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Tips For The Newly Graduates


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Take in everything you can learn about your field. Be hungry with knowledge and experience. Don't think about the money (if possible), but if not, don't let your hunger for knowledge be drowned by money. At the end, equipping yourself with experience and knowledge will get you places.

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For those graduating from the so called big three, be humble, as you will find out later on that its not all about the school where you graduated from. I am speaking from experience (DLSU batch 86). Its how you use what you've learned and more importantly how you conduct yourself in the daily grind we call "work".

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Job hunting.

Make a list of your top employers and apply to them after practicing with other job interviews, because the biggest and most high demand companies often keep a blacklist of bad, weak, undesirable, or otherwise, applicants.

 

Otherwise, do as many job interviews as you can at low priority companies because it's a skill and you need to learn what different interviewers and companies are looking for. Advice is often only 10%, or less, of learning since people learn better from experience. Plus each employer + interviewer combination is looking for different things, and it's a waste of energy to look for their requirements (unless it's a top 50 company with good pay and benefits, or your dream job, or something like that).

 

Job interviews

Imagine you're already an employee and you're just checking in with management. You belong there.

 

Check the attitude of the interviewer. Aim for a middle of the road greeting, between polite and comfortable, but nit super casual.

 

If the interviewer is casual, loosen up a bit, but not too much. The interviewer is not your friend. Be confident, but not overconfident (you're disposable at this point, don't overplay your hand)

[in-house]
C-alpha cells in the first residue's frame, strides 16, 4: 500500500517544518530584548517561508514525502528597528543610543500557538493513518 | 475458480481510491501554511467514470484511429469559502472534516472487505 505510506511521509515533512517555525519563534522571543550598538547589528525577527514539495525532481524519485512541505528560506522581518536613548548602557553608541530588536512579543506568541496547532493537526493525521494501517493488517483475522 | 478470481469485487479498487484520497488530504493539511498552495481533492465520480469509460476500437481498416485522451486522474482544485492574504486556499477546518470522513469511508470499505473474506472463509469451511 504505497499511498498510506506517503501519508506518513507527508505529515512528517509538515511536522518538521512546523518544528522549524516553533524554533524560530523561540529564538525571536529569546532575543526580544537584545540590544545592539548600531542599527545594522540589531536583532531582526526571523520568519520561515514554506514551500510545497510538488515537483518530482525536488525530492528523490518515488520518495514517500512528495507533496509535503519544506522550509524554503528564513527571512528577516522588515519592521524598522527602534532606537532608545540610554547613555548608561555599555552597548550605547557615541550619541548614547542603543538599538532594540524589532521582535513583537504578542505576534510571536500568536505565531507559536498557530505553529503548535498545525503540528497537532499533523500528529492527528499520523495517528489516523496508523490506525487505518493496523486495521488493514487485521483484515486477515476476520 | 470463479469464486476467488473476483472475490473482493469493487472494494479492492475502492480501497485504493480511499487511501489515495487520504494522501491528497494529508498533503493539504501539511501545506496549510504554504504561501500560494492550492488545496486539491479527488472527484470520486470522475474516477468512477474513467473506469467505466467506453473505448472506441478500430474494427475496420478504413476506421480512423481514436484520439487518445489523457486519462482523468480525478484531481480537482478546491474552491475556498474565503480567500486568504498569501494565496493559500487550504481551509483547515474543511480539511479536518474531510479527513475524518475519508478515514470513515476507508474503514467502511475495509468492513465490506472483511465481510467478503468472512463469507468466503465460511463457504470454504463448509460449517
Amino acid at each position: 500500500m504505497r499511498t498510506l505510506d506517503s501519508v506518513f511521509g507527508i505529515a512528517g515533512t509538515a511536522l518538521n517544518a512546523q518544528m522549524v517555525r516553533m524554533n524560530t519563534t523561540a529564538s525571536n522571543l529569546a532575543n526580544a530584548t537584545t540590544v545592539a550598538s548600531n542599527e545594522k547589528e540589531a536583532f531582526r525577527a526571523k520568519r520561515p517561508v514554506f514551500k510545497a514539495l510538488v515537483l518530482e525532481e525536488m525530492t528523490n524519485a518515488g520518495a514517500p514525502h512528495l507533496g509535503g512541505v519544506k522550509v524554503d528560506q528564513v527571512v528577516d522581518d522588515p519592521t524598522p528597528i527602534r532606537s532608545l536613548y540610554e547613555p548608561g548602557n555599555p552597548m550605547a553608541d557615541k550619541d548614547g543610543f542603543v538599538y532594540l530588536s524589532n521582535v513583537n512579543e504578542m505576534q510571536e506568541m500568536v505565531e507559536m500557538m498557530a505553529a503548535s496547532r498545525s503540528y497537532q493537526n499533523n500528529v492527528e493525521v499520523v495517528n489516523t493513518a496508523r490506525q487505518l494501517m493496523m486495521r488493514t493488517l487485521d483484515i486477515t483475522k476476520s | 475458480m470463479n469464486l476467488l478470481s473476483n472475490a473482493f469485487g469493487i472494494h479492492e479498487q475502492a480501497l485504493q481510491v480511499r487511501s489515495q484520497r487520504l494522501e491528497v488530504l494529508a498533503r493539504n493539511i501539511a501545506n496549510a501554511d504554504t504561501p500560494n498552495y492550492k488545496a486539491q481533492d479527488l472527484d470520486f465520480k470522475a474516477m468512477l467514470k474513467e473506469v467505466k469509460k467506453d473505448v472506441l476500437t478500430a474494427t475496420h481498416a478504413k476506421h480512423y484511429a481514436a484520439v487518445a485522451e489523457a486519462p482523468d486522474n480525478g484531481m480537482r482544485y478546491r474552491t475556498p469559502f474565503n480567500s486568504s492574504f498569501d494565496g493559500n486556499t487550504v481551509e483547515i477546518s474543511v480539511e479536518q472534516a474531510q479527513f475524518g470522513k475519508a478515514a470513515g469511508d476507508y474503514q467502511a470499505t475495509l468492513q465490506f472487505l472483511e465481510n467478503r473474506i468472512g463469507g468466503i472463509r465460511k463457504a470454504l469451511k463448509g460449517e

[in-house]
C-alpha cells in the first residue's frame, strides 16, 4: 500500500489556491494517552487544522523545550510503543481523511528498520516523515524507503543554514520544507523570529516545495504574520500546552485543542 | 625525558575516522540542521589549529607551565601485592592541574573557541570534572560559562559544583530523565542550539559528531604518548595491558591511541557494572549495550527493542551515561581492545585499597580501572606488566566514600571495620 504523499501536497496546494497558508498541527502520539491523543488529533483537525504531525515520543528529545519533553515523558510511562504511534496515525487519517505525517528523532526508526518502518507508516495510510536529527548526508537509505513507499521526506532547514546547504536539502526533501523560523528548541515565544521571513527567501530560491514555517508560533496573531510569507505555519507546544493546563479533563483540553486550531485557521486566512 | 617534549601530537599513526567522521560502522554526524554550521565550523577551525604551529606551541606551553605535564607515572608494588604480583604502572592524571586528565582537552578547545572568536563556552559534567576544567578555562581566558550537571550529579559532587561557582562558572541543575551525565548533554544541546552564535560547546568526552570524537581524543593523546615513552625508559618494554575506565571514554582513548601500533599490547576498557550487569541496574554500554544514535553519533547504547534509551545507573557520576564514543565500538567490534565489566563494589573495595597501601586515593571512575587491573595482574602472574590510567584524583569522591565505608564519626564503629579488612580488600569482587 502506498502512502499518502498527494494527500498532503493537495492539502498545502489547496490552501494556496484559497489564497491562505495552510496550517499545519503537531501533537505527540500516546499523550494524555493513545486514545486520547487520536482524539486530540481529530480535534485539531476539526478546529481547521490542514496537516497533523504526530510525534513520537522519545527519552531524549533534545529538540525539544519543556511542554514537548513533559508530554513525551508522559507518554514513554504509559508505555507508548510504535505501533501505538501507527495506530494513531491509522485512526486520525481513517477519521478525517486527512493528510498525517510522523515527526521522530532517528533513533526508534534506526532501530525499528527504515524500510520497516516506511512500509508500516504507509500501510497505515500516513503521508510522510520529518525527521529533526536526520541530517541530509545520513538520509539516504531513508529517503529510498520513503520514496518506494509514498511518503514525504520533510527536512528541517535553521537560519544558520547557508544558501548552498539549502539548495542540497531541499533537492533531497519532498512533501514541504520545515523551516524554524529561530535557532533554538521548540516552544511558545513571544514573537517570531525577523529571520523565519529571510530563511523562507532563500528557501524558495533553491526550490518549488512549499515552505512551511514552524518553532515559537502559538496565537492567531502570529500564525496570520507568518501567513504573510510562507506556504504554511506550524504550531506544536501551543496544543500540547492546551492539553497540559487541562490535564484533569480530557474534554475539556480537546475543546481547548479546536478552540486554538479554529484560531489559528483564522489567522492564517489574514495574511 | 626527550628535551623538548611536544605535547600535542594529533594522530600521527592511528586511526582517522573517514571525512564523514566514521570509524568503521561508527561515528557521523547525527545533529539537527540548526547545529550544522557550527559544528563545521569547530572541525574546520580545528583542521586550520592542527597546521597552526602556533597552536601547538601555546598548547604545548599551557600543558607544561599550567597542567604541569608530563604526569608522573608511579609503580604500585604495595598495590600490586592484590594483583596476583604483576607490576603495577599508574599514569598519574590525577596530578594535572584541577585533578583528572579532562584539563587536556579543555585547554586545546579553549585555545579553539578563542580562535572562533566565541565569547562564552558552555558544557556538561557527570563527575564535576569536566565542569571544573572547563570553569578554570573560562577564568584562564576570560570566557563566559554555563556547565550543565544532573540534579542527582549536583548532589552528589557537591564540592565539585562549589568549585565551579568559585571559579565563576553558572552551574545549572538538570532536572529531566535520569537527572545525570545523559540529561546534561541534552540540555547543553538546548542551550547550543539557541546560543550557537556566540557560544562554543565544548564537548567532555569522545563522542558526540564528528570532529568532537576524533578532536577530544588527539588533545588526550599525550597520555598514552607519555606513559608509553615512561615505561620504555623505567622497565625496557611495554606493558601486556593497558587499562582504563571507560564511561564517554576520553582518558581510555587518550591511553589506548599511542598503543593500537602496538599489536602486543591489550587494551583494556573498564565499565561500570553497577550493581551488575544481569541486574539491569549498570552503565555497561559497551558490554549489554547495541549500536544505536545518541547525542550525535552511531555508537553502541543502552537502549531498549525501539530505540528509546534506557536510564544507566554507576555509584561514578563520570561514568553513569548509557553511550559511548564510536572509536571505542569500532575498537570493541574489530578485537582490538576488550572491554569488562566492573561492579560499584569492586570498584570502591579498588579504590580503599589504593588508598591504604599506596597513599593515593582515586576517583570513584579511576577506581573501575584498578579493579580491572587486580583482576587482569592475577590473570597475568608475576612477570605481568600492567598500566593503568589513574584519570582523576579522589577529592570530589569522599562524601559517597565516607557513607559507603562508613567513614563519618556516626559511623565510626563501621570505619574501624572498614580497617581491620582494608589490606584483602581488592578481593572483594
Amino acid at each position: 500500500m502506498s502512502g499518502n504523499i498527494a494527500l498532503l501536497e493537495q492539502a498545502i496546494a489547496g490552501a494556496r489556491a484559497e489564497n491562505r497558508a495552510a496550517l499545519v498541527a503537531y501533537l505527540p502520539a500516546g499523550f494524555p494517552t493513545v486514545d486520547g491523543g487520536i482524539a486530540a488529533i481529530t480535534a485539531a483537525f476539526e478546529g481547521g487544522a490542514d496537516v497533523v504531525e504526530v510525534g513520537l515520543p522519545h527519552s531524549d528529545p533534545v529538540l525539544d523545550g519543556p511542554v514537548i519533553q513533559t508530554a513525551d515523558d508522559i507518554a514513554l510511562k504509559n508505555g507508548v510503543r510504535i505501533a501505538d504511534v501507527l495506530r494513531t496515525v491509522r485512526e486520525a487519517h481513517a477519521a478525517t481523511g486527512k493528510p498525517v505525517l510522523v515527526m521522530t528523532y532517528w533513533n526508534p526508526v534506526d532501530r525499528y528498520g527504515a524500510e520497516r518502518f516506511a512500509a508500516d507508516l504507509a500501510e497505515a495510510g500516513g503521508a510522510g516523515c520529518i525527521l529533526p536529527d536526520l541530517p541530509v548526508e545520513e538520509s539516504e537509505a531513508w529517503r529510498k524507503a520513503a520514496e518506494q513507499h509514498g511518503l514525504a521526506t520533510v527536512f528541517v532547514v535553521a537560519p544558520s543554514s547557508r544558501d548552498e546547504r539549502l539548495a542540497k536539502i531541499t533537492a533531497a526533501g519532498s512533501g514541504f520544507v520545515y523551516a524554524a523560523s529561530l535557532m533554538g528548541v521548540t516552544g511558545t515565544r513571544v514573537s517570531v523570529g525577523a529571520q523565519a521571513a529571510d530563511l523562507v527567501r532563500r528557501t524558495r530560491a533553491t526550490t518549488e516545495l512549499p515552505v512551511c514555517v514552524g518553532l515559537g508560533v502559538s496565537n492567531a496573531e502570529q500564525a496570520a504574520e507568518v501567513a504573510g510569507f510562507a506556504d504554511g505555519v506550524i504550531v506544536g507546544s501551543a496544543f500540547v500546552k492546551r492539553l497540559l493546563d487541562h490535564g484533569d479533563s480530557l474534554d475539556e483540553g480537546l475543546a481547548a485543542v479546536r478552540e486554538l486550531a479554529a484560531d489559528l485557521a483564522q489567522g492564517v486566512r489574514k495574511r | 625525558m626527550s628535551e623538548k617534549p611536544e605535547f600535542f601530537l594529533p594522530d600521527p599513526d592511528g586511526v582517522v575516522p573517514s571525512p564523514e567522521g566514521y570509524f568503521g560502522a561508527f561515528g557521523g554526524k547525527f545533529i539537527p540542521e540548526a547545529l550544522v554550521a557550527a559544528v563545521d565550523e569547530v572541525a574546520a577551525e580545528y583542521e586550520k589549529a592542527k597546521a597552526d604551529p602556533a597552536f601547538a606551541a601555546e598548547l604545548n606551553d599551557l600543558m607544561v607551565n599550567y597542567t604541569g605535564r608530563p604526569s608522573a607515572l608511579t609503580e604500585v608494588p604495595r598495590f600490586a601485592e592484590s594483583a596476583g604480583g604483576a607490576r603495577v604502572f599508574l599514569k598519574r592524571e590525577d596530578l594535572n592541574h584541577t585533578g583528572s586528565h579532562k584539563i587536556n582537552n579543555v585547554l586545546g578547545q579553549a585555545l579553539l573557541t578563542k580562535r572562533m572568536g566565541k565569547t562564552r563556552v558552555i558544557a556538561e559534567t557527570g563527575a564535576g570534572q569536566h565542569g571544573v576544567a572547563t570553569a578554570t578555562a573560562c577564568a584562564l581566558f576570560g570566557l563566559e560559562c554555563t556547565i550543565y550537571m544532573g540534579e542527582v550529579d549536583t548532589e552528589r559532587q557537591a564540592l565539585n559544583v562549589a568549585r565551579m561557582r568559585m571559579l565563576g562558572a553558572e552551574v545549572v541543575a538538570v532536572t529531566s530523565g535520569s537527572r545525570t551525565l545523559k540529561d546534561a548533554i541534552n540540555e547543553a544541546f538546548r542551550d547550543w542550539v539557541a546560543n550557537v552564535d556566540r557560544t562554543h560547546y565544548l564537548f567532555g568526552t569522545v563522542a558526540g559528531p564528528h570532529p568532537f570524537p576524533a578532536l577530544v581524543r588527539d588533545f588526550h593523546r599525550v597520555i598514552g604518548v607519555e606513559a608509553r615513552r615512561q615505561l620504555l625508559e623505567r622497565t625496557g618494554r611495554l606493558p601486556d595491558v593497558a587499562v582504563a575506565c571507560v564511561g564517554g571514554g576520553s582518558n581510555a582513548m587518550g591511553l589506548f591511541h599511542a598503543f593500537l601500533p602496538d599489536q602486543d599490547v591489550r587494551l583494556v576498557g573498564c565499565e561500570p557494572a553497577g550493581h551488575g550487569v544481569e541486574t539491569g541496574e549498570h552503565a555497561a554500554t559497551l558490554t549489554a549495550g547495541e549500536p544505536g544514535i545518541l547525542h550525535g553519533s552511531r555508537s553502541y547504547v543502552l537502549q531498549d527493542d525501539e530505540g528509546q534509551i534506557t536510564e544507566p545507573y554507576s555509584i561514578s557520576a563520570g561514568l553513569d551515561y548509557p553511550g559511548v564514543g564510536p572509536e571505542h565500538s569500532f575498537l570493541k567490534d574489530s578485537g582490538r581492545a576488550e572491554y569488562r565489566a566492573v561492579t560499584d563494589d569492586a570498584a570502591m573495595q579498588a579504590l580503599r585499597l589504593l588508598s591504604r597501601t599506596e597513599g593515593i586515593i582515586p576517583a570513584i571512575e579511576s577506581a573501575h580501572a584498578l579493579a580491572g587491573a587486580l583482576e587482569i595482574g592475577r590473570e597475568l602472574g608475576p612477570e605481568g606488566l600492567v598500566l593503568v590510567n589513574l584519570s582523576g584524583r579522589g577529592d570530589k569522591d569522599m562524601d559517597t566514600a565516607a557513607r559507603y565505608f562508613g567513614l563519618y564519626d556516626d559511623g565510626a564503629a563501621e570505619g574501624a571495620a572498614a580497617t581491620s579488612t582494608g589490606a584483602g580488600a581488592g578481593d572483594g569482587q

Google "commonly asked interview questions". Practice speaking in the mirror. Control your tone and speak clearly.

 

The interview means your resumé is good. You're in the latter phase of hiring, so show your strengths.

 

Attire should be as professional as possible, no matter what job. Dress shirt, slacks, black leather shoes, with a jacket if possible, a suit if possible.

 

Non-acceptance is not a failure on your part, they just didn't appreciate your qualifications (unless you were super arrogant or super bad. In that case, you failed, adjust your attitude and your game.)

 

As mentioned by others, your school means very little, except in the most elitist (not elite, just elitist) jobs where only a few people had a chance in the first place.

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The term "Your reputation precedes you" has a ring of truth in it. Wherever or whatever job you start with, In any profession/career or industry,  do your best and strive to add to your skill set and build a strong foundation you can set your  ladder to success on while always looking ahead and planning for your next step.    

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